Proceeds of Crime: new Asset Recovery Action Plan seeks to leave “no safe space” for dirty money
The London Wine Fair is taking place this week. Exhibitors have come from around the world, over 14,000 wine buyers will attend and Olympia will be full for three days. Little wonder: wine is a massively popular commodity in this country and the market is incredibly diverse. At the top end of that market sits investment-grade wine. And with wine – as with any investment – there is risk. For most, the risk is simply the investor’s ordinary commercial risk. For a few, however, the risk sits with the wine merchant and is that of being involved in a money laundering scheme.
Let me explain. It is risky for a criminal to hold large amounts of money obtained from criminal activities because the money may be traced back to the original crimes. So he or she needs to find a way to distance themselves from that money’s origins and make it appear legitimate. Money laundering is the process whereby they do so. Money laundering schemes come with varying levels of sophistication. Criminologists agree however that most involve three distinct stages:
The state’s response to money laundering is to be found in the Proceeds of Crime Act 2002 and the various regulations which have from time to time been made to sit alongside it. Those regulations are currently to be found in the Money Laundering, Terrorist Financing and Transfer of Funds Regulations 2017. Together the Act and the regulations form a legal regime made up first of criminal sanctions for those who operate money laundering schemes and those who assist them, and secondly of controls over certain types of business that provide a route into the financial system. I will deal with both in turn.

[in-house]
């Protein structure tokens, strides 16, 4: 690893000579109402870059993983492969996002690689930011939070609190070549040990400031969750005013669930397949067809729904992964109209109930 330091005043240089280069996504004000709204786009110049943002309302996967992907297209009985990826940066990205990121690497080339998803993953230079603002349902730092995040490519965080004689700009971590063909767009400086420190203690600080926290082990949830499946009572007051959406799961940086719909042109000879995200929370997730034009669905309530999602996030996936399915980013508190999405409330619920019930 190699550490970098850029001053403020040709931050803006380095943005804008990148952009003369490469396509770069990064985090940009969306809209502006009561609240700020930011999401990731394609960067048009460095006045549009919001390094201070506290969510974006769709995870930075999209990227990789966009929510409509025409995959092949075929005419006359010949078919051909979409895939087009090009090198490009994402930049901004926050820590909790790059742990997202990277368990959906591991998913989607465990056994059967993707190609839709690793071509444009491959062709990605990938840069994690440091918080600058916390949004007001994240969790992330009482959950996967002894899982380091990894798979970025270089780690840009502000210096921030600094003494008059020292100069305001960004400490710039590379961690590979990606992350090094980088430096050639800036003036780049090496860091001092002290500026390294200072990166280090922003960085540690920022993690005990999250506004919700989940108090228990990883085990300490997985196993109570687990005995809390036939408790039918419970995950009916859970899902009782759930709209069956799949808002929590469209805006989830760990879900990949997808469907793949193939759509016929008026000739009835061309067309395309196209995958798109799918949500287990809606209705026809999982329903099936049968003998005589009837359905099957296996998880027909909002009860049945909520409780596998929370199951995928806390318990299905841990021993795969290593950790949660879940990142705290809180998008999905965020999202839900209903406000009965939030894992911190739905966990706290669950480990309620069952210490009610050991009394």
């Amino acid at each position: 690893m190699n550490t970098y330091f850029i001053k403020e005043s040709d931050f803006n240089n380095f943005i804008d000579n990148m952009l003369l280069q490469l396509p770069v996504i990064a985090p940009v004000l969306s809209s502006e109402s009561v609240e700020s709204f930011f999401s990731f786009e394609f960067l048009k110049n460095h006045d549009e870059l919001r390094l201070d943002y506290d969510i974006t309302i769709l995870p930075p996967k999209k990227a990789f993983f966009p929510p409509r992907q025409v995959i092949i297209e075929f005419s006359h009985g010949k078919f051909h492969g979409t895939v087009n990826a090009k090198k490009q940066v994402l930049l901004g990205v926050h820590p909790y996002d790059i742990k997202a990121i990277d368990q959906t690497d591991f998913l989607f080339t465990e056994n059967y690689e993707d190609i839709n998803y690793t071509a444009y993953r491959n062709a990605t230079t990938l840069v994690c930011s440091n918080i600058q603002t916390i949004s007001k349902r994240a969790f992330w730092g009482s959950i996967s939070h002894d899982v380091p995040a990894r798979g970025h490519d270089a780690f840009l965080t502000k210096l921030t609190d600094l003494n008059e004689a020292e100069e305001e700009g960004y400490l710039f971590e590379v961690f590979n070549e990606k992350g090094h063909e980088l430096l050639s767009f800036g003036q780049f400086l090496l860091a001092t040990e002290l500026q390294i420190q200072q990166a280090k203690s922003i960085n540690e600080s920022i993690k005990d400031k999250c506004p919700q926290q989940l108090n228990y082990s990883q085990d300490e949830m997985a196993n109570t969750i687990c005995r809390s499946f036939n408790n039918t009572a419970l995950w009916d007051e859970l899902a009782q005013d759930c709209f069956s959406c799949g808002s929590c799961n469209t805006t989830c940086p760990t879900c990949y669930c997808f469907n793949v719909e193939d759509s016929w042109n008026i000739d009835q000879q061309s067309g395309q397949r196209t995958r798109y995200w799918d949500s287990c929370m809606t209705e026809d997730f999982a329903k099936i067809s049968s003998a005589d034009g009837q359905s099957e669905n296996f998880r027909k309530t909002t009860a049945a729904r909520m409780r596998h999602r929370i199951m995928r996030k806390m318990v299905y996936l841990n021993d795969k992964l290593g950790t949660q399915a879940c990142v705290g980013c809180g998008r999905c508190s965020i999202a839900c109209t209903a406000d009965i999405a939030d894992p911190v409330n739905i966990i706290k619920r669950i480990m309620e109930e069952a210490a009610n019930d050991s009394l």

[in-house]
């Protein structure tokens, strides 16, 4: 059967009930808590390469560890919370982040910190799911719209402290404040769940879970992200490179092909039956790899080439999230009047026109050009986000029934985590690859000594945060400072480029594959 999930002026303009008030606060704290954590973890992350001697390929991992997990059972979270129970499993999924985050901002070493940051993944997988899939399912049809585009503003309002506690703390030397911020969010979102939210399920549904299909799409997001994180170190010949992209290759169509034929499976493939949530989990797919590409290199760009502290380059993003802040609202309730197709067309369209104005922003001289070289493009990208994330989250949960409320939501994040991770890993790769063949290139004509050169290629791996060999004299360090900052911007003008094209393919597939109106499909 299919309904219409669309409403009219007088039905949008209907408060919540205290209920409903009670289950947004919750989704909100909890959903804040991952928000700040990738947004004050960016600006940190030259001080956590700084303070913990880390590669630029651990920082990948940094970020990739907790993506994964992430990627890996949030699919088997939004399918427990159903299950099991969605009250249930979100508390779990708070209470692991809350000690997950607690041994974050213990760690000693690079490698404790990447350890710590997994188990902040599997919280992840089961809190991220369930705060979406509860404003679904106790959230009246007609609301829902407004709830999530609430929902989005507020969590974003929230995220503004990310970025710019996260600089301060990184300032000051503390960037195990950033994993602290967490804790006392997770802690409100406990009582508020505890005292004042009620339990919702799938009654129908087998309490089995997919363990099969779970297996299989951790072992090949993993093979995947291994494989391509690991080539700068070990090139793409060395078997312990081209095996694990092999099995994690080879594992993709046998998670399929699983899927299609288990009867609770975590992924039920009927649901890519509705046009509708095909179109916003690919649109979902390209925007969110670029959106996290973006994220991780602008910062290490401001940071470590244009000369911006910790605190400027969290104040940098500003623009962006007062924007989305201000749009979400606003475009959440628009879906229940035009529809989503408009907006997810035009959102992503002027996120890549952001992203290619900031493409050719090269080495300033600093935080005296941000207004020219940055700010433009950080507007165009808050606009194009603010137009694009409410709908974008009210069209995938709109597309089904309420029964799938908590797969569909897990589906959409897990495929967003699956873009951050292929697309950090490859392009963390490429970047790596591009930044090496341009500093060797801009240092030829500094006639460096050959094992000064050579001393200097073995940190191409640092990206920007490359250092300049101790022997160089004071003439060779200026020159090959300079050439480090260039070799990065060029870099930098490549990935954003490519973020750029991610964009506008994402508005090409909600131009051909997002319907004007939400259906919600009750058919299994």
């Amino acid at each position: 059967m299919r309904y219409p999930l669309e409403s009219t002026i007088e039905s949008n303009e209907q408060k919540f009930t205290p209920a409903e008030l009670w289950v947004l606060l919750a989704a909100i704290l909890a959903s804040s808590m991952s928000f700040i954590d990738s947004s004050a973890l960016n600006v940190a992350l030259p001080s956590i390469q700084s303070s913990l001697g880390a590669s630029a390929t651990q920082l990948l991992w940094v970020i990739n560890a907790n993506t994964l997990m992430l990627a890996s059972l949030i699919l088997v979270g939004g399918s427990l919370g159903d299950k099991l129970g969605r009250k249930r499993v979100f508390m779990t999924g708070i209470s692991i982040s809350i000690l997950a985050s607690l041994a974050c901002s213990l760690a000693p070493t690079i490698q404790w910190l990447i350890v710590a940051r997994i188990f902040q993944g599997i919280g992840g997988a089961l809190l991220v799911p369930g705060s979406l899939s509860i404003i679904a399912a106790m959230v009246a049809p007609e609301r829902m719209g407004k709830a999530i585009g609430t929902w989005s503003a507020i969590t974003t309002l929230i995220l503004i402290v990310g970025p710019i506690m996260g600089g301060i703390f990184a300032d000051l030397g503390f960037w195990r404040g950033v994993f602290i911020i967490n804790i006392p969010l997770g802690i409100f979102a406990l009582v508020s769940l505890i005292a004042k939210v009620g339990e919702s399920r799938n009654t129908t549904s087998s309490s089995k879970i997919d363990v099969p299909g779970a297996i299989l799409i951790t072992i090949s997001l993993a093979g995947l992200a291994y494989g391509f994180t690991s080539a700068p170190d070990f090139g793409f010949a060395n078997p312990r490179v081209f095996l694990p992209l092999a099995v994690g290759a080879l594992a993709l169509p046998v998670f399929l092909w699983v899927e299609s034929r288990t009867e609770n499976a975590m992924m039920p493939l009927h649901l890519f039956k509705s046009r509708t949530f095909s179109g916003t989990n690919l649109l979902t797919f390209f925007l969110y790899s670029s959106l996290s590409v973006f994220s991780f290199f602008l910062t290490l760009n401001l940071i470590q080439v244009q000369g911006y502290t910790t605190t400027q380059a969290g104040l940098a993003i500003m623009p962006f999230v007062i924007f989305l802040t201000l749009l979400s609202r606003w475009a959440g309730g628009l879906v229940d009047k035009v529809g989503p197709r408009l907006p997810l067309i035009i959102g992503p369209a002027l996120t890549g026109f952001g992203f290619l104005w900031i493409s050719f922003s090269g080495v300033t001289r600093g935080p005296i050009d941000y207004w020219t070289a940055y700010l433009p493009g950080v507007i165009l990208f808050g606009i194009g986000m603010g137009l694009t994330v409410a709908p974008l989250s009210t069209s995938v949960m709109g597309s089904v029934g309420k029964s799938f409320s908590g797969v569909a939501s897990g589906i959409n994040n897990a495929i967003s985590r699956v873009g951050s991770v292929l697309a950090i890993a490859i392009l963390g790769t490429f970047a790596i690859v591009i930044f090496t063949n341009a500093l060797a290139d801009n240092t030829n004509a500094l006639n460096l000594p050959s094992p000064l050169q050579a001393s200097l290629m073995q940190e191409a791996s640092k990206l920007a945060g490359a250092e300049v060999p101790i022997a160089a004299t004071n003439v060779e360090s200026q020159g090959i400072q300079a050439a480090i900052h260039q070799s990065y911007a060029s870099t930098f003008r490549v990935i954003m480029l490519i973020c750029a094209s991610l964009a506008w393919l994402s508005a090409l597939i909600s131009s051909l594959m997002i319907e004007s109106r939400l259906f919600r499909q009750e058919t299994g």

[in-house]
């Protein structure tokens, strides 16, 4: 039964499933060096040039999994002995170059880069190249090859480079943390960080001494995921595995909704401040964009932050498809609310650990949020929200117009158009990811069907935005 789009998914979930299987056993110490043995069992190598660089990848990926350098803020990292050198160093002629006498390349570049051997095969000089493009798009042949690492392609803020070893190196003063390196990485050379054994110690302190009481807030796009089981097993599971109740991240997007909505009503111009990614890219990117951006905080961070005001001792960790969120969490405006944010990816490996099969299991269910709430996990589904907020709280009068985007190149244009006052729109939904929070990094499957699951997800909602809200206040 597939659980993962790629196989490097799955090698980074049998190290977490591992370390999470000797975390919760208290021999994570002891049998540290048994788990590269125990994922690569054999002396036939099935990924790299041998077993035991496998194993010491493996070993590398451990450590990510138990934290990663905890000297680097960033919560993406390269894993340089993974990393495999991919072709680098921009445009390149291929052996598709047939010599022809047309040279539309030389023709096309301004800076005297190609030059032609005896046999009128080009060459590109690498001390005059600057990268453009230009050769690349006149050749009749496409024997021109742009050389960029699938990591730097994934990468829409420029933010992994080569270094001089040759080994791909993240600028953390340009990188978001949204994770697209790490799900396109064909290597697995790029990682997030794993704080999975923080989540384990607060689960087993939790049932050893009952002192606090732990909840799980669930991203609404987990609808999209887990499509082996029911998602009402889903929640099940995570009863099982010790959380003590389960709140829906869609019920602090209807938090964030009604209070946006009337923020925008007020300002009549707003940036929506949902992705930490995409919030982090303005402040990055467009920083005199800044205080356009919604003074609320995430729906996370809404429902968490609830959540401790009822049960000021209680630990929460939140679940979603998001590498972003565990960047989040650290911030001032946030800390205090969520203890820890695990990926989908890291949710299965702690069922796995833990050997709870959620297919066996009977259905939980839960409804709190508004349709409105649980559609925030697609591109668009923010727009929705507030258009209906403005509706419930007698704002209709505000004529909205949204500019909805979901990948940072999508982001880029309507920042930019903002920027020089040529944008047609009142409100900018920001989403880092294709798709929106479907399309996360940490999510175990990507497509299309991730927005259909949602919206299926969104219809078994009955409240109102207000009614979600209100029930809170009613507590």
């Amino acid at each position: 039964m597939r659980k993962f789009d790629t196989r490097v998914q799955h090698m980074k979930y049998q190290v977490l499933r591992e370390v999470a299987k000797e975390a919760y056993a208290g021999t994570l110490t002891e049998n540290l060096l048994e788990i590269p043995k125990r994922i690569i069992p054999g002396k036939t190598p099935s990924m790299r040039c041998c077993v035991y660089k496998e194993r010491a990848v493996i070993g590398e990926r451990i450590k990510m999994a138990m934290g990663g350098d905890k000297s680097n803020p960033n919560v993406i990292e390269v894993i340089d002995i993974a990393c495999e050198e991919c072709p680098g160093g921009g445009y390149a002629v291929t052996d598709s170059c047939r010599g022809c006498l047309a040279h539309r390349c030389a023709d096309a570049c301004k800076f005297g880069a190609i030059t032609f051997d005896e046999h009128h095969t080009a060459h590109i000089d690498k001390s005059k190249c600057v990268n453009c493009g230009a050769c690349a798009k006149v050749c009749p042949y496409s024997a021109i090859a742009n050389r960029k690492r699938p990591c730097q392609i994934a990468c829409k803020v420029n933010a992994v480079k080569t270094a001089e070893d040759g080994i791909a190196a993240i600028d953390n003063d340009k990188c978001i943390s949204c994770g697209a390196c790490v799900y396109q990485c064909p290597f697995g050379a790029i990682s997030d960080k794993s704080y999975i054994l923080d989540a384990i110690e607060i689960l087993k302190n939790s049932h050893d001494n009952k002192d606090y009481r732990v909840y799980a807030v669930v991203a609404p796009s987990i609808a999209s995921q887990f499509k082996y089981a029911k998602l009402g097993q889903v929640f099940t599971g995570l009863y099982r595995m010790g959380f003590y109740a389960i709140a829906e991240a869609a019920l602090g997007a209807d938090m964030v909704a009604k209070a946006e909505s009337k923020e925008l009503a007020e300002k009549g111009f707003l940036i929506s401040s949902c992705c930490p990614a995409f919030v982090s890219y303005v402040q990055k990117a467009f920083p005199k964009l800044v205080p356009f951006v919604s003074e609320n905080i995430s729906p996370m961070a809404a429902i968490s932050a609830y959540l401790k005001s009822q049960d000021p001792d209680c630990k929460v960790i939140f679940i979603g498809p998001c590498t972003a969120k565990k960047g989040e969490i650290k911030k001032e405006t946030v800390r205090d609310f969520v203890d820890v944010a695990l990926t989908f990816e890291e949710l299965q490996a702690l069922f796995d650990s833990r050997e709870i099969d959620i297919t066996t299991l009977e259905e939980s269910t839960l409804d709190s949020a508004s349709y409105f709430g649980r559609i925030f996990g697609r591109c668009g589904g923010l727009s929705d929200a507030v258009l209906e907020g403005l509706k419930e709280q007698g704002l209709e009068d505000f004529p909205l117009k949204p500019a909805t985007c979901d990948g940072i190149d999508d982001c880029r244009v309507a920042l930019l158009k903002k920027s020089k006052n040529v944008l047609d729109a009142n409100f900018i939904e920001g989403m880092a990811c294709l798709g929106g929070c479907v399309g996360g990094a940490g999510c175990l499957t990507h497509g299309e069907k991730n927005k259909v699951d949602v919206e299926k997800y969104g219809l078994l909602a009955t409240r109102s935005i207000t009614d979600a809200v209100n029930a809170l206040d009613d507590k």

The main three offences are contained in sections 327, 328 and 329 Proceeds of Crime Act 2002. Section 327 is aimed at those who conceal or remove proceeds of crime from the jurisdiction and section 329 is aimed at those who acquire, use or possess them. Those sections stand either side of the provision, at section 328, that criminalises money laundering arrangements. Participation in such arrangements is punishable by a term of imprisonment of up to 14 years. The offence is made out where:
The test for suspicion is a subjective one. In other words, the prosecution must prove that the defendant thought there was a possibility the person with whom they were dealing was or had been engaged in criminal conduct or had benefited from it. That possibility has to be more than fanciful. A vague feeling of unease is not enough.
There is a defence for the person who discloses the arrangement to the National Crime Agency within specified timescales, ideally so as to provide the NCA (or indeed any other law enforcement body) with an opportunity to prevent any suspicious transaction from going ahead.